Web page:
Jordan J. Bird, Chloe M. Barnes, Luis J. Manso, Anikó Ekárt and Diego R. Faria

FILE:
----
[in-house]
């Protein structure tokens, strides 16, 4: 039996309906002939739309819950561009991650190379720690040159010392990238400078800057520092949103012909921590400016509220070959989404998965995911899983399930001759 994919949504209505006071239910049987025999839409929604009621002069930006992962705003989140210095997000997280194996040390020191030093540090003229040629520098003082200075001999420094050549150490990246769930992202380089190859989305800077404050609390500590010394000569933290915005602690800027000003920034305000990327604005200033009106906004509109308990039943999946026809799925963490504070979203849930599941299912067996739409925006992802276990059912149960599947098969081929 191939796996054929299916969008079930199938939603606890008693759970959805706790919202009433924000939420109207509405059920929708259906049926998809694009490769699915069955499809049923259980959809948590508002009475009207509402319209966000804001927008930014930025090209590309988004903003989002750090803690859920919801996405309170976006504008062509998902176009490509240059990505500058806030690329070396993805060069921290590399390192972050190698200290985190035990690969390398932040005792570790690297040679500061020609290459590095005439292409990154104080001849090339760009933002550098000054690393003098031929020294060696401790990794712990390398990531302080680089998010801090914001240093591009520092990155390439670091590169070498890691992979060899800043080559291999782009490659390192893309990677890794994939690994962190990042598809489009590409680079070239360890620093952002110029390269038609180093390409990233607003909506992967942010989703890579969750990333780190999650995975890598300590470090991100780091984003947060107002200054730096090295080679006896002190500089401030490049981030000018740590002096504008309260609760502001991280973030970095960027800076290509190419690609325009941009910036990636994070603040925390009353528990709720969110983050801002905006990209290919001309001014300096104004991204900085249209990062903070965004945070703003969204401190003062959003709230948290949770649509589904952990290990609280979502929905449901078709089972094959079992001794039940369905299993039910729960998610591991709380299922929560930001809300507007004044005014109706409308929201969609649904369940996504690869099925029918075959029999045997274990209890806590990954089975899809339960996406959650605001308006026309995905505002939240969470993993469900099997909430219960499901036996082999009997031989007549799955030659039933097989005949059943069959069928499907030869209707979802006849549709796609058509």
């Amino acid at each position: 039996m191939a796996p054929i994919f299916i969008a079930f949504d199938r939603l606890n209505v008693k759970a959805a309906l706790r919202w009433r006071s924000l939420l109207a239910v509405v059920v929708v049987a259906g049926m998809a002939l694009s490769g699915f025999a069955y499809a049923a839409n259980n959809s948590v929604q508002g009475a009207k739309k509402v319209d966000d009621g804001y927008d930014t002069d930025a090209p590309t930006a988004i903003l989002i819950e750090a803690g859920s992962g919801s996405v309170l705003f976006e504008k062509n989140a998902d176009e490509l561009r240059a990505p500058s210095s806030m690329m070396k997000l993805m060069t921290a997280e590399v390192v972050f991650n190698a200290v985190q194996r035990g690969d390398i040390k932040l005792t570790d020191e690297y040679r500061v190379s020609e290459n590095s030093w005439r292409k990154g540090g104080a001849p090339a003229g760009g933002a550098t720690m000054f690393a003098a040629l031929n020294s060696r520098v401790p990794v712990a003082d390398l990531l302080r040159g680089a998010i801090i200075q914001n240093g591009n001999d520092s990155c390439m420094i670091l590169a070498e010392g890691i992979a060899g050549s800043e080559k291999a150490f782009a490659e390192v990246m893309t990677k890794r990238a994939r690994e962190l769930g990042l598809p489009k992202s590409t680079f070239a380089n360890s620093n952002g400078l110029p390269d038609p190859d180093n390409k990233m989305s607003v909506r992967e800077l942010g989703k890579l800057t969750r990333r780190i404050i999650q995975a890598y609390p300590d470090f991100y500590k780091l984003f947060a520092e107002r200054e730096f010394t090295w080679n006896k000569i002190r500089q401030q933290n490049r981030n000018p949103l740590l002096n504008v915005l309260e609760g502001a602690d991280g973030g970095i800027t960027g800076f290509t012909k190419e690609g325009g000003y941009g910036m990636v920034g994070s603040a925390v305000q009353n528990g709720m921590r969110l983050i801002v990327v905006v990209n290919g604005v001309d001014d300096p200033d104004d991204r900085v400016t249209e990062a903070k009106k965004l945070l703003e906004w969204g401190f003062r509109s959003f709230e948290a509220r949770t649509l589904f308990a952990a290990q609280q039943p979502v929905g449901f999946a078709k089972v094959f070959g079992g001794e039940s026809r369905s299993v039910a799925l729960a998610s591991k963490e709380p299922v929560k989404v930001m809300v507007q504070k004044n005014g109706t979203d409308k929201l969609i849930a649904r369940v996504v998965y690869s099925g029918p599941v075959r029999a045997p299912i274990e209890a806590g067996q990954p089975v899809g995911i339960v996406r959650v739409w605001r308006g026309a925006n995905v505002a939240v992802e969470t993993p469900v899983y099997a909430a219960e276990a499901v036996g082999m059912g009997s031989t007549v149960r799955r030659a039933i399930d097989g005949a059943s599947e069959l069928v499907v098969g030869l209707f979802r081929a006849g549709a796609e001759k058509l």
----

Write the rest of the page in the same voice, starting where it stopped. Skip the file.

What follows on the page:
Contemporary Artificial Intelligence technologies allow for the employment of Computer Vision to discern good crops from bad, providing a step in the pipeline of selecting healthy fruit from undesirable fruit, such as those which are mouldy or damaged. State-of-the-art works in the field report high accuracy results on small datasets (<1000 images), which are not representative of the population regarding real-world usage. The goals of this study are to further enable real-world usage by improving generalisation with data augmentation as well as to reduce overfitting and energy usage through model pruning. In this work, we suggest a machine learning pipeline that combines the ideas of fine-tuning, transfer learning, and generative model-based training data augmentation towards improving fruit quality image classification. A linear network topology search is performed to tune a VGG16 lemon quality classification model using a publicly-available dataset of 2690 images. We find that appending a 4096 neuron fully connected layer to the convolutional layers leads to an image classification accuracy of 83.77%. We then train a Conditional Generative Adversarial Network on the training data for 2000 epochs, and it learns to generate relatively realistic images. Grad-CAM analysis of the model trained on real photographs shows that the synthetic images can exhibit classifiable characteristics such as shape, mould, and gangrene. A higher image classification accuracy of 88.75% is then attained by augmenting the training with synthetic images, arguing that Conditional Generative Adversarial Networks have the ability to produce new data to alleviate issues of data scarcity. Finally, model pruning is performed via polynomial decay, where we find that the Conditional GAN-augmented classification network can retain 81.16% classification accuracy when compressed to 50% of its original size.